A Behavioural Study Exploring the Use of Originally Composed Songs to Encourage Children at a Japanese Day Treatment Facility to Transition between Activities

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Kumi Sato
Graduate School of Comprehensive Human Sciences, University of Tsukuba, Japan

Shigeki Sonoyama
Faculty of Human Sciences, University of Tsukuba, Japan


Keywords: Music, children, developmental disabilities, single-subject design, behavioural approaches.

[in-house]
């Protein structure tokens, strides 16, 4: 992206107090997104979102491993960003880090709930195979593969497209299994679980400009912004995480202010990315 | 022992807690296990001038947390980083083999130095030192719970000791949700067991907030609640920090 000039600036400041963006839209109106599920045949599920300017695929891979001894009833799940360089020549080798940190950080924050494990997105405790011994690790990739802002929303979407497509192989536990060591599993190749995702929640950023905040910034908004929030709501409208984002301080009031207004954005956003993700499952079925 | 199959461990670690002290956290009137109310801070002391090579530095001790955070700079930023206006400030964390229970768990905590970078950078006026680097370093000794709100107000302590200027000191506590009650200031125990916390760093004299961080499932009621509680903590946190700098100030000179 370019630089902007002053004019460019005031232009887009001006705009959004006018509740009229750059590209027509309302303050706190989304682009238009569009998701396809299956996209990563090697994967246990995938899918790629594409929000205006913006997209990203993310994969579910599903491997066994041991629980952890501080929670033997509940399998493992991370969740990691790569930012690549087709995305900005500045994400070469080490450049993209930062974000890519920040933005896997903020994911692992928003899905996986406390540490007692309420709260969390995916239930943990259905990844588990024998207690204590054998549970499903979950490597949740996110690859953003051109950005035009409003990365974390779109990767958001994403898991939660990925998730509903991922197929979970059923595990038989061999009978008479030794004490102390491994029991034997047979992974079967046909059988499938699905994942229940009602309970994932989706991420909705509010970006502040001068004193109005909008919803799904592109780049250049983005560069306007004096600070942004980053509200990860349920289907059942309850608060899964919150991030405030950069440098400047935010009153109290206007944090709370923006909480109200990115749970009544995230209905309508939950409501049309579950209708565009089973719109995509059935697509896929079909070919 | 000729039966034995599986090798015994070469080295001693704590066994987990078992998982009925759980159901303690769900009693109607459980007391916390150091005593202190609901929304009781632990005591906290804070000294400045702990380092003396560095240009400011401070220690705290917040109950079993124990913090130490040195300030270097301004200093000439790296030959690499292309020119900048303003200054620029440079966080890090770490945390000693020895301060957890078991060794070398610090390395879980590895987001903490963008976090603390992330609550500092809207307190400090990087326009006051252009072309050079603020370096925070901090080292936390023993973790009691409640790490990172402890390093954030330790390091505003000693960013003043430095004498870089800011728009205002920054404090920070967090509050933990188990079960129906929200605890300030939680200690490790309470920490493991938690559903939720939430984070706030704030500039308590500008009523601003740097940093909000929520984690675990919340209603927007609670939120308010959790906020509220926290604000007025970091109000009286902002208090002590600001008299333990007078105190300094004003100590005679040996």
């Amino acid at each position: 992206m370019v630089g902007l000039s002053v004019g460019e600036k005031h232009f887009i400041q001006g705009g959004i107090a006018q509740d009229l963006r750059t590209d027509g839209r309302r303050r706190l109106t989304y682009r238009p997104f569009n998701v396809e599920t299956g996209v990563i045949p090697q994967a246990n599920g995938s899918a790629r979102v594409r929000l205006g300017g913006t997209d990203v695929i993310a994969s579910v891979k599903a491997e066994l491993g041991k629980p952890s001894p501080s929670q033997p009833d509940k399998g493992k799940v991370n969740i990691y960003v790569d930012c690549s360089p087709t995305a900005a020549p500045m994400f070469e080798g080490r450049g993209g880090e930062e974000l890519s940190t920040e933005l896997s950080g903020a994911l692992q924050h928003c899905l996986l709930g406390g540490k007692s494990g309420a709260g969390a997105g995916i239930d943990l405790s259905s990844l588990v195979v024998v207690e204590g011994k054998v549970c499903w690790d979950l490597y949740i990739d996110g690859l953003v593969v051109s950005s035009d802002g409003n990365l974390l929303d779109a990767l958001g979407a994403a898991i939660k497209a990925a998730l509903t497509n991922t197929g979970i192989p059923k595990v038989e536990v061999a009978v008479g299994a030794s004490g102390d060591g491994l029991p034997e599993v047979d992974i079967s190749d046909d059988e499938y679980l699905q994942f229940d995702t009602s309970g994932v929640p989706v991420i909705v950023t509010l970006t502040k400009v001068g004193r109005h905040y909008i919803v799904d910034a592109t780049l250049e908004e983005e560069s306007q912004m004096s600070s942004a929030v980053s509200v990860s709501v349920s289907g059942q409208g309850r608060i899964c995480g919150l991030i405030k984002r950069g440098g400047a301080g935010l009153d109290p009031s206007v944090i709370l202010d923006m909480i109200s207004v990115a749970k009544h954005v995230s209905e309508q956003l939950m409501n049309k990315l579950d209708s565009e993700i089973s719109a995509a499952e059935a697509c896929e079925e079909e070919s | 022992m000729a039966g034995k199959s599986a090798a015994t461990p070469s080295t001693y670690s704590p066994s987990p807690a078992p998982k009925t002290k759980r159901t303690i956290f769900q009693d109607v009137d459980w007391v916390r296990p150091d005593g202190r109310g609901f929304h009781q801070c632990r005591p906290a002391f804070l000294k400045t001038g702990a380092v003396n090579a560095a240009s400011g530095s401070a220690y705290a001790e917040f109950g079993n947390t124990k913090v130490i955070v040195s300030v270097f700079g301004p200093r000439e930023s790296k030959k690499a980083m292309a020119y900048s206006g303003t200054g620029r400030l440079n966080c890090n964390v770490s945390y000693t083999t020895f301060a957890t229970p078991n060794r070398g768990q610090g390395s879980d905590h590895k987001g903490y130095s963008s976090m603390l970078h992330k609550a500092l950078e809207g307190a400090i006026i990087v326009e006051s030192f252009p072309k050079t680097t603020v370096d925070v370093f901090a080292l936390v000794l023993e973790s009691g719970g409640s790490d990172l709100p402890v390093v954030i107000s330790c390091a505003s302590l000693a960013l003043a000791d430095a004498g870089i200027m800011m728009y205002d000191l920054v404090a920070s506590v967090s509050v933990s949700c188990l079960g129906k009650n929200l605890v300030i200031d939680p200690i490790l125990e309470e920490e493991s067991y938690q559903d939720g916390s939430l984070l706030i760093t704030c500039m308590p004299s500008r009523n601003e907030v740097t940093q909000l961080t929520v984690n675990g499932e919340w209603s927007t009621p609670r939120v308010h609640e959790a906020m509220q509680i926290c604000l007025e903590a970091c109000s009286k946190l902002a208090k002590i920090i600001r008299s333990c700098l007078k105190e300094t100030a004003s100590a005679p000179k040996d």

This behavioural study, with single-subject research design, examined the use of originally composed songs to encourage children with developmental disabilities to put toys away during the transition from free play to a group activity. The participants were three children, aged three to five years, who had been diagnosed with autism spectrum disorder or intellectual disability. One song was employed as a prompt to encourage the participants to initiate tidying up (Intervention I), whereas another song was a reward for completing the task (Intervention II). Observational data were analysed to examine whether there were any differences in the results between two interventions and between participants. The results indicated that all participants improved in Intervention I or II compared with baseline; however, the function of music and its effects differed among participants. The use of music and the participant responses were closely evaluated on the basis of behavioural observations and the time required for task completion. Although we recognise that behavioural frameworks are 96 less common in New Zealand music therapy, this approach and our findings are relevant to professionals who may wish to work in this way for particular purposes.

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